How to write an inmate support letter

I will also help out financially, with clothing, advice, love, accountability and emotional support.

How to write an inmate support letter

How to Write a Parole Letter By Contributor - Updated June 19, When an inmate is up for parole or if you are the one seeking to be paroled from jail, it is useful to write a letter to the parole board offering information that will help board members make an informed decision.

Your letter should include details about his sentence and plans after parole so the parole review board clearly understands that, upon release, the former inmate will be a productive member of society. A well-written letter that contains specific reasons why the inmate should be paroled, as well as details about past, present and future actions can increase the chance of release.

Properly Address the Letter If you are writing a letter on your own behalf, begin with a heading that includes the date, your full name, the official name of the jail where you are serving your sentence, and the number assigned to you by the Department of Corrections.

how to write an inmate support letter

When you write a letter on behalf of a loved one, the heading should include the date, your name, address, phone number and email address. Skip down two lines and insert your subject line.

If you are the inmate, your subject line should include your name, DOC number, and hearing date. You are writing a formal letter to appointed parole board members, therefore, a respectful way to begin the letter is, "Dear Honorable Members of the Parole Board.

Ensure that each member receives his or her individual copy of the letter. It is unacceptable to explain that you will just find a place to live after release. You must indicate specifically where and with whom the inmate will live once released. Also, explain whether he will depend on public transportation or if there is a car for him to use.

List the agencies the inmate will register with to make himself available for work. Inmates who acquired special skills while in jail may be able to put those to use post-release.

If there is a job waiting for the inmate upon his release, give details about the job, how the inmate obtained employment, and the amount of pay. If you are the inmate, it might be especially impressive is if you have a planned budget for when you start earning money.

In addition, if your voting rights are restored, you will need to register to vote. Also, there are public assistance programs available to inmates who do not yet have a job, such as food stamps and assistance with public transportation.

Briefly Revisit the Past This section of your parole letter might be the toughest thing you ever have to write, whether it is for yourself or someone you believe deserves to be paroled from jail.

Avoid diverting blame for the crime -- accept responsibility and show what rehabilitative efforts you made while incarcerated. Include a short description in the letter, but do not try to portray the inmate as an innocent angel. Spend less than a paragraph describing the past.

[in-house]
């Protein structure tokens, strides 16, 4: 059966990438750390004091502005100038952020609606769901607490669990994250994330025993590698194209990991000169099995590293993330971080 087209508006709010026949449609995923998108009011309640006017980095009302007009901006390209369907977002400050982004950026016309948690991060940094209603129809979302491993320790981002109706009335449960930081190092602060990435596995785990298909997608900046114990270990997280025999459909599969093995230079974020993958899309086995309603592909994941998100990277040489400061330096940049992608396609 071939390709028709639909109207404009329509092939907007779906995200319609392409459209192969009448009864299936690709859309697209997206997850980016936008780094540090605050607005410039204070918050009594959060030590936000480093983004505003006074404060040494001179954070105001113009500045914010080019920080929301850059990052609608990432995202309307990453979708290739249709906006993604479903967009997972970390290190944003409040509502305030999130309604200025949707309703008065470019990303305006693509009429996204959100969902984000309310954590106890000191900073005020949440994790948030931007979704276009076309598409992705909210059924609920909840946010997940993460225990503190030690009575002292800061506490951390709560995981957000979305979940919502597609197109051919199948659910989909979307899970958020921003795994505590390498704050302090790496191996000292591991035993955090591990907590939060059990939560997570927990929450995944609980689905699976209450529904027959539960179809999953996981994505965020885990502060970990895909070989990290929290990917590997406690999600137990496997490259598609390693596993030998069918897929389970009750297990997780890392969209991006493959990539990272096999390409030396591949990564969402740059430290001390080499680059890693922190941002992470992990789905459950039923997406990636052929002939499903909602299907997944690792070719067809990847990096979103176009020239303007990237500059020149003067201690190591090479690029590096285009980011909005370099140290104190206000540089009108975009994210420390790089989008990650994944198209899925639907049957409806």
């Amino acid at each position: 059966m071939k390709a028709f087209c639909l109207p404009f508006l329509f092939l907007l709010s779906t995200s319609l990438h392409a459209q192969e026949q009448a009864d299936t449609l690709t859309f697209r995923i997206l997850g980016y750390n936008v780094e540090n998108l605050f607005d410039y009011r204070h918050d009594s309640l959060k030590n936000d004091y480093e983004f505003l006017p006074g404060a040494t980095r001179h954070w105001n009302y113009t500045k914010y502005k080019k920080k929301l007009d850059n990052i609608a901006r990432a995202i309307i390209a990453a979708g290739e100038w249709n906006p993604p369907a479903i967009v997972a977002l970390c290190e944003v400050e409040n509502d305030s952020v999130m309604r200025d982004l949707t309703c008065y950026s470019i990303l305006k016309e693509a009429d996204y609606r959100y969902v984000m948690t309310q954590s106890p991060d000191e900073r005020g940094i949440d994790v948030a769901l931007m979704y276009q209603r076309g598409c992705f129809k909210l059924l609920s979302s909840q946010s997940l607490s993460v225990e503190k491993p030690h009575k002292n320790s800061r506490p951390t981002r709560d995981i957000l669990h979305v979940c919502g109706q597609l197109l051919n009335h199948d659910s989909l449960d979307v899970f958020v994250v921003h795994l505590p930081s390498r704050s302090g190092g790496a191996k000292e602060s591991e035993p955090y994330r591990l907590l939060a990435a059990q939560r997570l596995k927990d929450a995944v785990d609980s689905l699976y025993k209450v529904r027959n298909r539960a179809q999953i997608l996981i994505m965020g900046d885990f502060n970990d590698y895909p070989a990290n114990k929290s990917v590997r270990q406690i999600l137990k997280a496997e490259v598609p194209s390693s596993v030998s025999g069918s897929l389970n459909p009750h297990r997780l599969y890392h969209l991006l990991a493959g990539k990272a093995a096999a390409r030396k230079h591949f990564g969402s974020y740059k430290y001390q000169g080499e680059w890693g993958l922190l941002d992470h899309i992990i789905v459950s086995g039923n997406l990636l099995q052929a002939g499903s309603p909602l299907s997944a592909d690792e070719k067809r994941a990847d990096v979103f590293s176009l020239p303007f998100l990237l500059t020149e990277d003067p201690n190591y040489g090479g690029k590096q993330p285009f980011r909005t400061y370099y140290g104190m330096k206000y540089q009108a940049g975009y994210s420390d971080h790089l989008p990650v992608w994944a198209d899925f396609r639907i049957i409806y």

If you have completed a GED while incarcerated, include that in your letter, plus any other accomplishments. Likewise, if you participate in support groups within the jail, describe your role and the take-away from that role.You will end the support letter by mentioning how you are going to support the inmate after the Parole is granted.

It can be financial such as place to live, lending a vehicle or granting a job. You also can add how you are going to support the inmate emotionally, such as adjusting the relationship you have with the inmate or advice or words of.

When an inmate is up for parole review, it is useful to have written a letter to the parole board offering information which will help board members make a more informed decision. If you have a loved one who is incarcerated, writing a letter of support can, in some cases, significantly increase the chance of release.

Why Should You Write a Letter of Support? As we said, a well-written and persuasive parole support letter can help sway a parole board’s opinion with regard to a specific inmate. (That is, as long as the inmate has exhibited a variety of other positive traits throughout their sentence, as well.

Jan 10,  · Parole Support Letters: The following information, taken from Parole Board guidelines has been published once a year for five years, to benefit family and friends of inmates who write letters to the Board of Pardons and Paroles.

Jan 10,  · Parole Support Letters: The following information, taken from Parole Board guidelines has been published once a year for five years, to benefit family and friends of inmates who write letters to the Board of Pardons and Paroles.

how to write an inmate support letter

When an inmate you know is preparing for a parole hearing, it is often helpful to submit a letter to the parole board on his or her behalf.

An effective letter can be drafted by following a few tips. How to Write a Letter of Support to the Parole Board of TDC | .

Support Letters | Information for Friends and Family of Inmates